News Release April 15, 2014
Mold Removal Often Fails To Get Rid of Mold Infestations,
warns Environmental Hygienist Fry
“Most mold removal work done by property owners and professional mold
removal companies fails to properly and completely eliminate home and
building mold problems,” points out Phillip Fry, Certified Environmental
Hygienist, Professional Industrial Hygienist, and webmaster since 1999 of
the mold education website
“Only three out of my many clearance mold inspection and testing assignments
since 1999 on behalf of client property owners, managers, employees, and
residents documented that the allegedly-remediated home or building was
actually mold-safe for occupancy,” adds Mr. Fry, who is author of five mold
advice ebooks available at
When a mold remediation project has been completed by the property owner,
manager, or mold remediation firm, an outside, independent (not involved in
the mold removal work) Certified Environmental Hygienist (CEH), Professional
Industrial Hygienist (PIH), or Certified Industrial Hygienist (CIH) should
be hired to do clearance mold inspection and testing to determine if the
mold remediation work was done successfully and effectively.
Fry has found the following to be the five most common reasons why mold
removal is often unsuccessful in making a healthy home or workplace:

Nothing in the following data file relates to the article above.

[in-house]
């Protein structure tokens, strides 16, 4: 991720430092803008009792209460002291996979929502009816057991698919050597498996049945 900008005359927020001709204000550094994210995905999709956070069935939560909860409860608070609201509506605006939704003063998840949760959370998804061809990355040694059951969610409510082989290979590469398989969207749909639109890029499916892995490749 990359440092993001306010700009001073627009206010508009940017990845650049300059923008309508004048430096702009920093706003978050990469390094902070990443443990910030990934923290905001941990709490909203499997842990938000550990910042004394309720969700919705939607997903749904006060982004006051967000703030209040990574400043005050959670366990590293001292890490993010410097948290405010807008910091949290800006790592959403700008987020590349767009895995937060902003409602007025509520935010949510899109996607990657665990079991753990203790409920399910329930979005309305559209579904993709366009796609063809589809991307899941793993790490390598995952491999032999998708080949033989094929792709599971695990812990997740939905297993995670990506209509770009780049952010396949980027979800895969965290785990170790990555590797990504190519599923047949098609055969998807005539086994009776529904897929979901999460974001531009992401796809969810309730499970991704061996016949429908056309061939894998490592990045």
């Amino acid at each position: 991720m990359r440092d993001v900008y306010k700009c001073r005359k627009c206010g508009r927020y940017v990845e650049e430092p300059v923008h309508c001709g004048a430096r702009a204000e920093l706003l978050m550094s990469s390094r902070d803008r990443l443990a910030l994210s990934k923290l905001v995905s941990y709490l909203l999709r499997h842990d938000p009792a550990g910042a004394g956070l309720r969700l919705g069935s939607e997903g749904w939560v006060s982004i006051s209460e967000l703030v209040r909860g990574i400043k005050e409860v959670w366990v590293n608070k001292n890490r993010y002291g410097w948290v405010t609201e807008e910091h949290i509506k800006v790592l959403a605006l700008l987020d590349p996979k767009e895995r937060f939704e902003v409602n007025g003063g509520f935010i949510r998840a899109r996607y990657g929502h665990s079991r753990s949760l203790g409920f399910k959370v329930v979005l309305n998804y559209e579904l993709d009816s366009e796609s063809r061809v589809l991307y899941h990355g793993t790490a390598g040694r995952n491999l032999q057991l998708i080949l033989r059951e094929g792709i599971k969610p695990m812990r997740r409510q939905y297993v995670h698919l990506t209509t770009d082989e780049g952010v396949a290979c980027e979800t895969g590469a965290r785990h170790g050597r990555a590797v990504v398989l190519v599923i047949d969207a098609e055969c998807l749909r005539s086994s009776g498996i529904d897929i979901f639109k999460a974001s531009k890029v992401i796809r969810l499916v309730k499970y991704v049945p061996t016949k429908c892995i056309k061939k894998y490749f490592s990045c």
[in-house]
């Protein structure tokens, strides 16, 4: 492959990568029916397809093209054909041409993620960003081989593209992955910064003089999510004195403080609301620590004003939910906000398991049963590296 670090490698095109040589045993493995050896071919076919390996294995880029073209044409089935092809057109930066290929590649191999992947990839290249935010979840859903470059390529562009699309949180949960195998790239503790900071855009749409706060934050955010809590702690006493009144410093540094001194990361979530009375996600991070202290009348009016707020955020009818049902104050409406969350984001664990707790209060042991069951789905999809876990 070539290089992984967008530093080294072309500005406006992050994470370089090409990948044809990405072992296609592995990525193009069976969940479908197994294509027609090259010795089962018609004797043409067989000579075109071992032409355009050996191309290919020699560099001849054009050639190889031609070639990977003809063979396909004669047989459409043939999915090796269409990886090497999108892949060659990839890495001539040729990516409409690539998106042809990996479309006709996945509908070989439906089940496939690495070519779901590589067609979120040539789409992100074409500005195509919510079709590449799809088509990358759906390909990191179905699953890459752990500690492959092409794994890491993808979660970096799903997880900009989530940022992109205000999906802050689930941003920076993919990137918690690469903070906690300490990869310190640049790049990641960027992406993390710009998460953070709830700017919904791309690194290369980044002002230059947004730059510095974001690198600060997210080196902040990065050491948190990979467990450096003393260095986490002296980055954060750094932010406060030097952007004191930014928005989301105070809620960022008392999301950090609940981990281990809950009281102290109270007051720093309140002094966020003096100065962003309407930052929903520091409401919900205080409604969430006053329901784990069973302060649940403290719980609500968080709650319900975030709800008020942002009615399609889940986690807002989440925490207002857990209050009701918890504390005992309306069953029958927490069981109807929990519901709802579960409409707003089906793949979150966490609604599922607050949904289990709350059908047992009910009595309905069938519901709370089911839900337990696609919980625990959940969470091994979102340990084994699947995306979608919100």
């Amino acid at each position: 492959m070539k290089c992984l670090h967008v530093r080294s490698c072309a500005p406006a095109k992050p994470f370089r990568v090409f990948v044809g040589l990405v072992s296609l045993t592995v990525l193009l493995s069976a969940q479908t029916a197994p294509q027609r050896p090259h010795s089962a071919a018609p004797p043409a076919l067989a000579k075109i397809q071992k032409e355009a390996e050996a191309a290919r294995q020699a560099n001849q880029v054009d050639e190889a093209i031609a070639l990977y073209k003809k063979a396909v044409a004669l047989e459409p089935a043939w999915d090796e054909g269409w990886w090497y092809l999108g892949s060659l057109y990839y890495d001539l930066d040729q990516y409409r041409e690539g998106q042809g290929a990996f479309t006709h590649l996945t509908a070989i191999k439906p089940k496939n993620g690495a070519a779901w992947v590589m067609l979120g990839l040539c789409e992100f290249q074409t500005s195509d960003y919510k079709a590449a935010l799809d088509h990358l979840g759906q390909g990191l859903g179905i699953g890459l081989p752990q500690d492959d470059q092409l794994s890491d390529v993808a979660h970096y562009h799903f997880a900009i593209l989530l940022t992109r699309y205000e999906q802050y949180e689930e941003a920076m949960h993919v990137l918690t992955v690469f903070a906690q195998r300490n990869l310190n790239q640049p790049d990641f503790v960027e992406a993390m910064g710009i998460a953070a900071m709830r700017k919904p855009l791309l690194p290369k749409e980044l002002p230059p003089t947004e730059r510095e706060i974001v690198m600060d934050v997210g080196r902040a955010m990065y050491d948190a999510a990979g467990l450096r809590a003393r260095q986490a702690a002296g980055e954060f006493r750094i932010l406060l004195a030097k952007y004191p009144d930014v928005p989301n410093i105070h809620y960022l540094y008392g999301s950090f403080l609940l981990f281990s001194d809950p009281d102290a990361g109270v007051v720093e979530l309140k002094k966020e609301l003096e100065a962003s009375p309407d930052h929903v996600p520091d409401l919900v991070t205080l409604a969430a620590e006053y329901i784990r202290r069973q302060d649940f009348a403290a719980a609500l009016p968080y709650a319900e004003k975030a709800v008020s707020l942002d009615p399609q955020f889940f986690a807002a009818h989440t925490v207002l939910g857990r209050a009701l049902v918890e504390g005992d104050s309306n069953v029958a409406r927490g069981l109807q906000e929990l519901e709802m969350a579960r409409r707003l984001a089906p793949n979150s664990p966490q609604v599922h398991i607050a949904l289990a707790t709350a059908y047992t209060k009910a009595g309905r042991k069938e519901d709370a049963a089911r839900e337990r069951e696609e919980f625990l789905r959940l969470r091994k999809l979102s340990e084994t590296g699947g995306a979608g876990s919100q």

1. The mold remediation procedures utilized were not the appropriate steps
necessary for mold removal success, such as the use of ineffective bleach to
try to kill mold in comparison with the use of a proven EPA-registered
fungicide. Read the 10 steps necessary for effective mold remediation at
2. The mold remediated area was not properly and fully contained during the
work, thus enabling millions of airborne mold spores to leave the work area
to mold cross-contaminate the rest of the residence or workplace, including
the heating, ventilating, and air conditioning (HVAC) equipment and air
3. Failure to use negative air pressure from industrial HEPA air scrubbers
(properly-ducted to the outdoors) to vacuum airborne mold spores out of the
air inside the mold removal work area.
4. Failure to find all of the home or building’s toxic mold infestations
that are often hidden inside walls, ceilings, floors, attics, crawl spaces,
basements, and HVAC systems.
5. Using untrained or poorly-trained mold workers and failing to properly
supervise the workers at all times during the mold removal project to make
sure that the employees do not take short cuts in their work.
Instead, insist that all job-site workers are trained and certified as
Certified Mold Remediators or other comparable professional designations.
In depth training for Certified Mold Inspectors, Certified Mold Remediators,
Certified Environmental Hygienists, and Professional Industrial Hygienists
is available from the Environmental Hygienists Association at
For mold clearance inspection and testing anywhere in the USA, Canada, or
Asia, contact Phillip Fry, co-manager of the international EnviroFry firm.
firstname.lastname@example.org or phone Mr. Fry’s toll-free phone 1-866-300-1616
or Phillip’s cell phone 1-480-310-7970. Visit website
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